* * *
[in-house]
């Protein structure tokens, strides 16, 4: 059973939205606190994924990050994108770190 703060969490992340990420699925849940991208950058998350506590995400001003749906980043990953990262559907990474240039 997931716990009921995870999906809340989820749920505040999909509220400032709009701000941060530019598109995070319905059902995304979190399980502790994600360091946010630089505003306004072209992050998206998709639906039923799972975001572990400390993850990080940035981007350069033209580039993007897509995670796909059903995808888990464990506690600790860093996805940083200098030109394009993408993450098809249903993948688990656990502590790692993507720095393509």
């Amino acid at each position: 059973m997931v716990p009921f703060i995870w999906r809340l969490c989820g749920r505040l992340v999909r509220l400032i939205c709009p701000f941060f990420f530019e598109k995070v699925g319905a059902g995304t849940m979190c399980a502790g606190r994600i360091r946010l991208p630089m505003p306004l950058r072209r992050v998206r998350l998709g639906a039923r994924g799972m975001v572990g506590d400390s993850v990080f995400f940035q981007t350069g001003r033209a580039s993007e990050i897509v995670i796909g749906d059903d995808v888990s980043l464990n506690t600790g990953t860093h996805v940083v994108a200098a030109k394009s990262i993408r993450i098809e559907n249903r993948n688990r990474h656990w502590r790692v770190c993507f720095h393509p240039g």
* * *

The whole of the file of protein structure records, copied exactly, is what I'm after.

[in-house]
């Protein structure tokens, strides 16, 4: 059973939205606190994924990050994108770190 703060969490992340990420699925849940991208950058998350506590995400001003749906980043990953990262559907990474240039 997931716990009921995870999906809340989820749920505040999909509220400032709009701000941060530019598109995070319905059902995304979190399980502790994600360091946010630089505003306004072209992050998206998709639906039923799972975001572990400390993850990080940035981007350069033209580039993007897509995670796909059903995808888990464990506690600790860093996805940083200098030109394009993408993450098809249903993948688990656990502590790692993507720095393509």
């Amino acid at each position: 059973m997931v716990p009921f703060i995870w999906r809340l969490c989820g749920r505040l992340v999909r509220l400032i939205c709009p701000f941060f990420f530019e598109k995070v699925g319905a059902g995304t849940m979190c399980a502790g606190r994600i360091r946010l991208p630089m505003p306004l950058r072209r992050v998206r998350l998709g639906a039923r994924g799972m975001v572990g506590d400390s993850v990080f995400f940035q981007t350069g001003r033209a580039s993007e990050i897509v995670i796909g749906d059903d995808v888990s980043l464990n506690t600790g990953t860093h996805v940083v994108a200098a030109k394009s990262i993408r993450i098809e559907n249903r993948n688990r990474h656990w502590r790692v770190c993507f720095h393509p240039g």